nor is it honorable to search out matters that are too deep. NIV Proverbs 25:27
Based on my experience, I think that there is an inverse relationship of how many topics you cover in a debate to its effectiveness of changing minds. That seems counter-intuitive, I know. You would think/hope that you could just dump out the evidence, have your opponent add it all up, and then come to the obviously natural conclusion that they've been wrong the whole time! But, no, it doesn't work that way.
It can work that way for books, blogs, YouTube, etc., because they have all the time in the world to consider the data. But when you are in a debate, you are in a discussion. Dialog is key, and communication is essential, so you must press on without time for lengthy consideration. Given that you and your opponent will be coming from completely different world views, true communication is going to be difficult, because you will use your words differently.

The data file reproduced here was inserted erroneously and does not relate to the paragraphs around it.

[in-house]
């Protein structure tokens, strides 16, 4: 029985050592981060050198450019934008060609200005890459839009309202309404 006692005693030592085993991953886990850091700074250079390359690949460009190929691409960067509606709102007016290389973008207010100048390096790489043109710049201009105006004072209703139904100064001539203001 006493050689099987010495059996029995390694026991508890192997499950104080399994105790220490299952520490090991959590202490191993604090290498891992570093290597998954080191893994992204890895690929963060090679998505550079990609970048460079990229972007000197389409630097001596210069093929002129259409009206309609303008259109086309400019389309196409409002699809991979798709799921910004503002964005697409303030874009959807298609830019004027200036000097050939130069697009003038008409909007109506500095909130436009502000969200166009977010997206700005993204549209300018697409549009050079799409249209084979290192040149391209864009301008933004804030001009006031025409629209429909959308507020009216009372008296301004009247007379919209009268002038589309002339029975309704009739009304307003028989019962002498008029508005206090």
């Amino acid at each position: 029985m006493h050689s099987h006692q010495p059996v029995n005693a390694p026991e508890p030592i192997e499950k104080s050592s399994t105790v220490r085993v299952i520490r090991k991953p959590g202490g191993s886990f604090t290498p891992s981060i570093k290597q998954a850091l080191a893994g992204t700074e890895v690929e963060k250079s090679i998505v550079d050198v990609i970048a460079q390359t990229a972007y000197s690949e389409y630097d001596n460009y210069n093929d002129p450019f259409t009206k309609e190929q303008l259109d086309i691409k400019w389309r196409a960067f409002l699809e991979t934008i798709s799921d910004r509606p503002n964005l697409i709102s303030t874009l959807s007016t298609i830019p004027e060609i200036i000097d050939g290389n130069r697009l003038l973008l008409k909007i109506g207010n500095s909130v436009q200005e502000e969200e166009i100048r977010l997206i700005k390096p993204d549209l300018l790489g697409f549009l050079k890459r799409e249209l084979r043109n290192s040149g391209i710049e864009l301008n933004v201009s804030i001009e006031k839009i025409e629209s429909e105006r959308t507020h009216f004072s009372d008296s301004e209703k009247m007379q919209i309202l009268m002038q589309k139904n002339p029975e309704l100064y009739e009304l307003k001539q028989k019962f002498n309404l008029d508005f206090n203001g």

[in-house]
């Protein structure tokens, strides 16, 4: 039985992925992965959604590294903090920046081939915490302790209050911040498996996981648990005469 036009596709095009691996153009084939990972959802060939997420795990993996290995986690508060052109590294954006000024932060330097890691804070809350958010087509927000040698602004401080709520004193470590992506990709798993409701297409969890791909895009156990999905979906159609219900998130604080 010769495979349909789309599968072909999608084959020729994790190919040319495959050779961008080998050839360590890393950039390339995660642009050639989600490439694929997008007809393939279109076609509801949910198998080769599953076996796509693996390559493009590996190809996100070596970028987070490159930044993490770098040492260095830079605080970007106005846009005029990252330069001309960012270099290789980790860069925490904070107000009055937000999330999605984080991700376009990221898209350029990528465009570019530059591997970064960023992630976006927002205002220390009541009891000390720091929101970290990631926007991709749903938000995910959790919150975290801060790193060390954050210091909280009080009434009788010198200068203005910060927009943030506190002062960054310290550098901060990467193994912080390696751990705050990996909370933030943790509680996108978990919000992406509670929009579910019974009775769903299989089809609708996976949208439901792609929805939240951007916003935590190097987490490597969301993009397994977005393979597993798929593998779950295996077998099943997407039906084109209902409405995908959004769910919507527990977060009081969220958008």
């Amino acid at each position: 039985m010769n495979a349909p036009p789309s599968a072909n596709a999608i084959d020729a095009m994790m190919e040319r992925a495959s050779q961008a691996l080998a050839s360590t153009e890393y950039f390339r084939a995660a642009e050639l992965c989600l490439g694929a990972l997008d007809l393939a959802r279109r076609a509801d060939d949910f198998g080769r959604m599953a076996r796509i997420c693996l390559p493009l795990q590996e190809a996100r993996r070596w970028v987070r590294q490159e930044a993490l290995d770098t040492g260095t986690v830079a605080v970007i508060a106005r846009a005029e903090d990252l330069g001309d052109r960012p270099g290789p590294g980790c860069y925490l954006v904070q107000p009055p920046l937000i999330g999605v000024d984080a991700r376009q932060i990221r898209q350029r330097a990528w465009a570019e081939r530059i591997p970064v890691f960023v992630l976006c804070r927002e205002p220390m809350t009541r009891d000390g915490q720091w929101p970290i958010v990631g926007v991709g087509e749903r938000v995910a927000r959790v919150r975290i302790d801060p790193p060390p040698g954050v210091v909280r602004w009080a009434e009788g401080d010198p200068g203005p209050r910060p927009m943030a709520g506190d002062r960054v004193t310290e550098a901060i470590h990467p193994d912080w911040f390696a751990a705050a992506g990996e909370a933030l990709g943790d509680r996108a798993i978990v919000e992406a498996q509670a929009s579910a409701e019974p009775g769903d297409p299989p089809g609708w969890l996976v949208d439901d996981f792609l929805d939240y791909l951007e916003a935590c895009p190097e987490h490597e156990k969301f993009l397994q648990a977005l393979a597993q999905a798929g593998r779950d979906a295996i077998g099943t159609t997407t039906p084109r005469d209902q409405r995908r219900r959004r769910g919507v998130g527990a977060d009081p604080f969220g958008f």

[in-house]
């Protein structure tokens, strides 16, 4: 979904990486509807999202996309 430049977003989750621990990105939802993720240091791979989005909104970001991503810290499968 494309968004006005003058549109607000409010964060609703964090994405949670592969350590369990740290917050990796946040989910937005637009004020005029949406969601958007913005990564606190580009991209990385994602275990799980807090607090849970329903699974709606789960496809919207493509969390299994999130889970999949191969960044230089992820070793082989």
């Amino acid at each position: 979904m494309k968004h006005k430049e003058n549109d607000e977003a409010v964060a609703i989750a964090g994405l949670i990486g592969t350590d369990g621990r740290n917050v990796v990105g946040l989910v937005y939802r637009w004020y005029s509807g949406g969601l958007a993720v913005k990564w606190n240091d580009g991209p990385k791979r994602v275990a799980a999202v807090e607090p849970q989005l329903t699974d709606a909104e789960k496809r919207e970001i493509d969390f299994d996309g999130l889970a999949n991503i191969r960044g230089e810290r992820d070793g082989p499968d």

So keep it simple. Focus on one or two points, or certainly no more than three. Inevitably in defense of a position, other points will emerge which are worthy of their own exploration, but don't*. The more you meander around, the more you just waste your time, because there is a good chance you are just talking past one another.
Instead, center on one or two points, and drive those through until you are absolutely sure that your opponent understands what you saying, even if they still disagree. In fact, expect them to still disagree with you. As mentioned in Tip #1, just because they disagree with you then, doesn't mean that there is no hope of them later coming around.
If your opponent protests, saying that you are ignoring his or her other arguments, just reply something to the effect that, while you are looking forward to discussing those points with them, you want to nail down the one or two points first before continuing on to others.
* There is an appropriate time to meander off topic, and we'll discuss that in the next Debate Tip.